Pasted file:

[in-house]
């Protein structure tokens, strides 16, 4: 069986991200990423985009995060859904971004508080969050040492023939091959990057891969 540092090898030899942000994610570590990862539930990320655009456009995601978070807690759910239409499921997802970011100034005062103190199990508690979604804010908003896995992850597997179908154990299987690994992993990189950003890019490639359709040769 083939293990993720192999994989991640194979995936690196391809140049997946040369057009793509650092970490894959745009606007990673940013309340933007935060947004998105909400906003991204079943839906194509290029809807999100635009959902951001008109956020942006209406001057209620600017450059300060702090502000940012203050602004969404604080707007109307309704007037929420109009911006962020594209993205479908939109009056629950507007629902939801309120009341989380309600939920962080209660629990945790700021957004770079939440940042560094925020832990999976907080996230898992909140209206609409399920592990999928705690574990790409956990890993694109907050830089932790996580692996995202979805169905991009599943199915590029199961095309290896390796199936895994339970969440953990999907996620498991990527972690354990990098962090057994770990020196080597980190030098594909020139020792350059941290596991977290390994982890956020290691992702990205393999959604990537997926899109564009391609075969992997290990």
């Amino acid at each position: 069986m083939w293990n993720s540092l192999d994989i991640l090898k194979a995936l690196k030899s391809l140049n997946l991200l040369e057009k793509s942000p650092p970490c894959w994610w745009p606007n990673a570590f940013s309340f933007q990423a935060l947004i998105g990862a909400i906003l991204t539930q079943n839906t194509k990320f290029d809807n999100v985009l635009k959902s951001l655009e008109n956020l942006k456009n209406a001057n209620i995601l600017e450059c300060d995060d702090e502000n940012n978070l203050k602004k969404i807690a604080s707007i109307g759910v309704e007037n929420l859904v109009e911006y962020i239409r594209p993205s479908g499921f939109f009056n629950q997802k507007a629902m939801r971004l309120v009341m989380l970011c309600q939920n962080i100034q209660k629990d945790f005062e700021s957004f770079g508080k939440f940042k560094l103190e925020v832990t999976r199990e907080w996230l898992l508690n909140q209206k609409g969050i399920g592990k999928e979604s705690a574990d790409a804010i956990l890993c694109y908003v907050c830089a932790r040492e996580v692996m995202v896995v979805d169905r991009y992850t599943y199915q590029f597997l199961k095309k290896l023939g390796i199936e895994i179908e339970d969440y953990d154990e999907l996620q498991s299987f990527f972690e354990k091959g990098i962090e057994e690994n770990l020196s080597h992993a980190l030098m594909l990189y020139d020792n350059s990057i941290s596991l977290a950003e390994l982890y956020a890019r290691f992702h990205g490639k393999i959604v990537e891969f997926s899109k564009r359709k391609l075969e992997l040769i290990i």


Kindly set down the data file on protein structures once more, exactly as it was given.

[in-house]
């Protein structure tokens, strides 16, 4: 069986991200990423985009995060859904971004508080969050040492023939091959990057891969 540092090898030899942000994610570590990862539930990320655009456009995601978070807690759910239409499921997802970011100034005062103190199990508690979604804010908003896995992850597997179908154990299987690994992993990189950003890019490639359709040769 083939293990993720192999994989991640194979995936690196391809140049997946040369057009793509650092970490894959745009606007990673940013309340933007935060947004998105909400906003991204079943839906194509290029809807999100635009959902951001008109956020942006209406001057209620600017450059300060702090502000940012203050602004969404604080707007109307309704007037929420109009911006962020594209993205479908939109009056629950507007629902939801309120009341989380309600939920962080209660629990945790700021957004770079939440940042560094925020832990999976907080996230898992909140209206609409399920592990999928705690574990790409956990890993694109907050830089932790996580692996995202979805169905991009599943199915590029199961095309290896390796199936895994339970969440953990999907996620498991990527972690354990990098962090057994770990020196080597980190030098594909020139020792350059941290596991977290390994982890956020290691992702990205393999959604990537997926899109564009391609075969992997290990």
């Amino acid at each position: 069986m083939w293990n993720s540092l192999d994989i991640l090898k194979a995936l690196k030899s391809l140049n997946l991200l040369e057009k793509s942000p650092p970490c894959w994610w745009p606007n990673a570590f940013s309340f933007q990423a935060l947004i998105g990862a909400i906003l991204t539930q079943n839906t194509k990320f290029d809807n999100v985009l635009k959902s951001l655009e008109n956020l942006k456009n209406a001057n209620i995601l600017e450059c300060d995060d702090e502000n940012n978070l203050k602004k969404i807690a604080s707007i109307g759910v309704e007037n929420l859904v109009e911006y962020i239409r594209p993205s479908g499921f939109f009056n629950q997802k507007a629902m939801r971004l309120v009341m989380l970011c309600q939920n962080i100034q209660k629990d945790f005062e700021s957004f770079g508080k939440f940042k560094l103190e925020v832990t999976r199990e907080w996230l898992l508690n909140q209206k609409g969050i399920g592990k999928e979604s705690a574990d790409a804010i956990l890993c694109y908003v907050c830089a932790r040492e996580v692996m995202v896995v979805d169905r991009y992850t599943y199915q590029f597997l199961k095309k290896l023939g390796i199936e895994i179908e339970d969440y953990d154990e999907l996620q498991s299987f990527f972690e354990k091959g990098i962090e057994e690994n770990l020196s080597h992993a980190l030098m594909l990189y020139d020792n350059s990057i941290s596991l977290a950003e390994l982890y956020a890019r290691f992702h990205g490639k393999i959604v990537e891969f997926s899109k564009r359709k391609l075969e992997l040769i290990i």